There are tools that notify users when problems occur as well as when problems have been solved. And others are very good at spotting just about anything out of the ordinary or providing analysis of trends.
Reddit: non guru blog site where copy-pasting to get something to just work without full understanding isn't a bad thing
I'm documenting the horrible procedure (to me) of building the targetcli package from sources on Centos 7 which I really don't like so far (coming from Ubuntu)
Using Centos because QLogic Linux packages are stupidly only released for RHEL.
Anyway...So I will put it on my blog site when I have time (I say my site but it doesn't exist yet) which is really only for me to reference, but if anyone else finds it useful then so be it.
On many other blogs with bash commands the writers precede the commands with the $ to indicate - $ <bash command>
I figured I wasn't going to do this on mine as that will break copying and pasting a list of commands to achieve some desired outcome...which for me will just be for reference to achieve that same outcome on some other system.
Now the best blogs explain what each command in a listing does and have some nice font formatting to boot, but I don't mind a bit of copy pasting (great to use the &&) without full understanding, especially when I'm trying to quickly achieve something in testing in some virtual environment that can easily be restored from a snapshot if said commands make things go tits up.
Probably guess I'm fairly new to Linux ('bout 4 yrs...mostly loving the XP so far), so I wanted to ask more experienced hands how best to present written out bash commands.
Cheers.submitted by everycloud
[link] [3 comments]
I try to find a solution to use a smartcard or sdcard for system encryption instead of a typed password. The motivation is that i do not want to remember a real strong password. I searched the web, but can not find a solution to do it in Linux. Has anyone an idea what to search for or know any tutorials, anything?
Thank you in advance!submitted by Rootix
[link] [3 comments]
Sadly there's nothing new to report on the awaited AMDGPU kernel driver for supporting the R9 285 Tonga and newer GPUs that's needed for the new AMD unified Linux driver approach. Due to the change last year in how DRM-Next is handled, there's just one or two weeks left before the 3.20 DRM merge window will close. The AMDGPU driver would also have to go through public review by upstream developers outside of AMD, which already would make this new driver more like a Linux 3.21 (or later) feature. At least for 3.20 there's other changes worth getting excited over.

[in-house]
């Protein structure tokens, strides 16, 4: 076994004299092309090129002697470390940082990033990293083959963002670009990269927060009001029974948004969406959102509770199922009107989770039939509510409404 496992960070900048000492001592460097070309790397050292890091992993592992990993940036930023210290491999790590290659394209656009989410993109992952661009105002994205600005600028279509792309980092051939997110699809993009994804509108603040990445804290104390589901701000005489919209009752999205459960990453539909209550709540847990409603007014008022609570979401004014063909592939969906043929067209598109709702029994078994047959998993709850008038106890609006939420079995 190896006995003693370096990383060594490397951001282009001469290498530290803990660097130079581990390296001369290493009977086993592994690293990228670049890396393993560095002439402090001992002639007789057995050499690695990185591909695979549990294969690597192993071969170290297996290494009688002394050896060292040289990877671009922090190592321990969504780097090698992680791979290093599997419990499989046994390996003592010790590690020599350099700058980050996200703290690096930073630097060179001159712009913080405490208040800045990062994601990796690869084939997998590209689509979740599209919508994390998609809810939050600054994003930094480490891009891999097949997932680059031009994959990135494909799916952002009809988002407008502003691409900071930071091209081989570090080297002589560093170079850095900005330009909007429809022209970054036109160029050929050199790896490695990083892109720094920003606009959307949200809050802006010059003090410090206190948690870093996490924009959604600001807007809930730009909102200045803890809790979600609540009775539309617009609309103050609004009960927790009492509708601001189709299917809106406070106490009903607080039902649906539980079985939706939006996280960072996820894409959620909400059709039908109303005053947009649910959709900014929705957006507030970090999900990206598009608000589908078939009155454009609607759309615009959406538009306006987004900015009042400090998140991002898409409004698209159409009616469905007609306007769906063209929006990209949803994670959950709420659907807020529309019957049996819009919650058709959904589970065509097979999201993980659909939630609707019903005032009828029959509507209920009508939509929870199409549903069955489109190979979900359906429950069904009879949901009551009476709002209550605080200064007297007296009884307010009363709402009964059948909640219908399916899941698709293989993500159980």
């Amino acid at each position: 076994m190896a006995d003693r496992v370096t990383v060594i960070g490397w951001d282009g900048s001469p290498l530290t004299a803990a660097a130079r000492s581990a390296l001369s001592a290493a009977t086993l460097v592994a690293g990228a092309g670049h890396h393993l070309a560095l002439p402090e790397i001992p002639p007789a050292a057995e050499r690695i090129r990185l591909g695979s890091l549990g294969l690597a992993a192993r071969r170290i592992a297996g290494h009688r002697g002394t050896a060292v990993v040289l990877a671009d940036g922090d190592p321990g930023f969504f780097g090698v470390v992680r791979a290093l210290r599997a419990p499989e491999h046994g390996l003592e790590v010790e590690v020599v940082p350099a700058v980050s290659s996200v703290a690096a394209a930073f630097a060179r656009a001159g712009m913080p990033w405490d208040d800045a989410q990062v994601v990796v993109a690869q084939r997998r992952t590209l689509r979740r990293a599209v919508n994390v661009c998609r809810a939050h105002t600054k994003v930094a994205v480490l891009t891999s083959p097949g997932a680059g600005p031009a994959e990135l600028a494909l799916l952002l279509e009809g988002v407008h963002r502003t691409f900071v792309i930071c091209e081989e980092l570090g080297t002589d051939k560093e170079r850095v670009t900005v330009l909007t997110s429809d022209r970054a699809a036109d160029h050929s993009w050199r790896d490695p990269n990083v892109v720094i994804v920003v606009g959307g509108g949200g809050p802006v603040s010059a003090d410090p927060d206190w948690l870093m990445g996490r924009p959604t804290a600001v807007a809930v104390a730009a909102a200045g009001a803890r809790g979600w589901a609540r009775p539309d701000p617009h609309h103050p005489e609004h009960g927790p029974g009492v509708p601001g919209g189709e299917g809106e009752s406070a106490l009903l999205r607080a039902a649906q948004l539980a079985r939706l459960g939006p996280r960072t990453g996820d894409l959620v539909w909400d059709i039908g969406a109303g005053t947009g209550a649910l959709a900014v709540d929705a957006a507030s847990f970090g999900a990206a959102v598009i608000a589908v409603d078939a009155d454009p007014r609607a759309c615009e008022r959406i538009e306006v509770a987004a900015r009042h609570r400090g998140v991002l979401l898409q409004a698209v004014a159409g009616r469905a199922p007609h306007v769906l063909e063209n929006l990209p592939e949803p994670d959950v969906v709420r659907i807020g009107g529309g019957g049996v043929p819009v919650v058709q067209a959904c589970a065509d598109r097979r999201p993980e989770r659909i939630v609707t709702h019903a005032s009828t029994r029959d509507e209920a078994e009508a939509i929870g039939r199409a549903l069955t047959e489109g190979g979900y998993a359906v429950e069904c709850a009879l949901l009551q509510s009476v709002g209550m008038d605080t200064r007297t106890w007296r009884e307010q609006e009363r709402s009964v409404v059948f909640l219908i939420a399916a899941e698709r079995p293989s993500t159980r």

Open source software has morphed from its underground DIY roots to become a common tool that runs essential parts of many businesses. In turn, commercial companies have sprung up around open source projects. These companies make money offering updates, support, and services.
The intersection of open source and commercial interests raises questions about authority, authenticity, and culture.
Is the project driven by the commercial sponsor or outside contributors? Will commercial interests trump the wishes of the community? How and where do you draw lines between a commercial entity and the open source community?
The Enterprisers Project: In this interview, Red Hat CIO Lee Congdon discusses the role he sees for openness and collaboration in the innovation process.
The Linux Foundation original video, "How Linux Was Built," reached a huge milestone in 2014, surpassing 1 million views on YouTube. The video, one of the ten most popular on the Linux Foundation YouTube channel last year, illustrates how thousands of software developers from all over the world contribute collectively to the Linux kernel codebase. It's the kind of video you can show to your parents and friends that will help them understand what makes Linux such an amazing software project. And its popularity also illustrates just how mainstream Linux and open source software have become.